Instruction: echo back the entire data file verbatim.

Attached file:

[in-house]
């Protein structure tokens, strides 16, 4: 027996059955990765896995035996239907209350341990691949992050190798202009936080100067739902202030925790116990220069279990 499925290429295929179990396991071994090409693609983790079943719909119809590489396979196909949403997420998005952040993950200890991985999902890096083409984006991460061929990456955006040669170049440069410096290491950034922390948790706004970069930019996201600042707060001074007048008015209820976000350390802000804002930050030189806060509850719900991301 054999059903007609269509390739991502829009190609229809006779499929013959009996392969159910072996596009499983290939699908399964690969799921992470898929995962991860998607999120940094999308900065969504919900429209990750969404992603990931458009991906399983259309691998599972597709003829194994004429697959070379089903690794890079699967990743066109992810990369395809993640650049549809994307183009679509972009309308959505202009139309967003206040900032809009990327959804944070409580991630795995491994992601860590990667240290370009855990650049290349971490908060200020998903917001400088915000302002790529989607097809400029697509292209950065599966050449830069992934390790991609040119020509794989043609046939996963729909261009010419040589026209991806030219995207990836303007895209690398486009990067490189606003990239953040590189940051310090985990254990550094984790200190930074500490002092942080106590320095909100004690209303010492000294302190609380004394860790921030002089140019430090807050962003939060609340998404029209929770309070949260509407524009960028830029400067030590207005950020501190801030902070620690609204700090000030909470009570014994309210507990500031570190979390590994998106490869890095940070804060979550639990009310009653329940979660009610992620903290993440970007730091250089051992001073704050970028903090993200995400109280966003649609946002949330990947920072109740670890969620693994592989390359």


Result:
[in-house]
């Protein structure tokens, strides 16, 4: 027996059955990765896995035996239907209350341990691949992050190798202009936080100067739902202030925790116990220069279990 499925290429295929179990396991071994090409693609983790079943719909119809590489396979196909949403997420998005952040993950200890991985999902890096083409984006991460061929990456955006040669170049440069410096290491950034922390948790706004970069930019996201600042707060001074007048008015209820976000350390802000804002930050030189806060509850719900991301 054999059903007609269509390739991502829009190609229809006779499929013959009996392969159910072996596009499983290939699908399964690969799921992470898929995962991860998607999120940094999308900065969504919900429209990750969404992603990931458009991906399983259309691998599972597709003829194994004429697959070379089903690794890079699967990743066109992810990369395809993640650049549809994307183009679509972009309308959505202009139309967003206040900032809009990327959804944070409580991630795995491994992601860590990667240290370009855990650049290349971490908060200020998903917001400088915000302002790529989607097809400029697509292209950065599966050449830069992934390790991609040119020509794989043609046939996963729909261009010419040589026209991806030219995207990836303007895209690398486009990067490189606003990239953040590189940051310090985990254990550094984790200190930074500490002092942080106590320095909100004690209303010492000294302190609380004394860790921030002089140019430090807050962003939060609340998404029209929770309070949260509407524009960028830029400067030590207005950020501190801030902070620690609204700090000030909470009570014994309210507990500031570190979390590994998106490869890095940070804060979550639990009310009653329940979660009610992620903290993440970007730091250089051992001073704050970028903090993200995400109280966003649609946002949330990947920072109740670890969620693994592989390359």